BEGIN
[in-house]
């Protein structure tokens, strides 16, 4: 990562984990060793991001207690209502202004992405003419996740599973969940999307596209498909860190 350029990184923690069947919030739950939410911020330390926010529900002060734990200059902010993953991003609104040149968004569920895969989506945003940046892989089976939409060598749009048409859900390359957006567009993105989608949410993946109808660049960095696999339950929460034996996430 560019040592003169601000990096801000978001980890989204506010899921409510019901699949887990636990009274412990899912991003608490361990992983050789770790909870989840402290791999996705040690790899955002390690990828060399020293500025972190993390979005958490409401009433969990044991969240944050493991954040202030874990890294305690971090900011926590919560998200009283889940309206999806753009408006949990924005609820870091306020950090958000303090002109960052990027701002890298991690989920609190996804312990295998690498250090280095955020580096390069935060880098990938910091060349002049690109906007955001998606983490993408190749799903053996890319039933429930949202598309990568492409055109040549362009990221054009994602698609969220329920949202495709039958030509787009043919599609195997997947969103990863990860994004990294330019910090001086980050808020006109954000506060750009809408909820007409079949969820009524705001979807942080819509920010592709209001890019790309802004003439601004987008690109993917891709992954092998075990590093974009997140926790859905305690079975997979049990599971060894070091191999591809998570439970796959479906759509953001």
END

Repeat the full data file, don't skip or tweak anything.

[in-house]
């Protein structure tokens, strides 16, 4: 990562984990060793991001207690209502202004992405003419996740599973969940999307596209498909860190 350029990184923690069947919030739950939410911020330390926010529900002060734990200059902010993953991003609104040149968004569920895969989506945003940046892989089976939409060598749009048409859900390359957006567009993105989608949410993946109808660049960095696999339950929460034996996430 560019040592003169601000990096801000978001980890989204506010899921409510019901699949887990636990009274412990899912991003608490361990992983050789770790909870989840402290791999996705040690790899955002390690990828060399020293500025972190993390979005958490409401009433969990044991969240944050493991954040202030874990890294305690971090900011926590919560998200009283889940309206999806753009408006949990924005609820870091306020950090958000303090002109960052990027701002890298991690989920609190996804312990295998690498250090280095955020580096390069935060880098990938910091060349002049690109906007955001998606983490993408190749799903053996890319039933429930949202598309990568492409055109040549362009990221054009994602698609969220329920949202495709039958030509787009043919599609195997997947969103990863990860994004990294330019910090001086980050808020006109954000506060750009809408909820007409079949969820009524705001979807942080819509920010592709209001890019790309802004003439601004987008690109993917891709992954092998075990590093974009997140926790859905305690079975997979049990599971060894070091191999591809998570439970796959479906759509953001």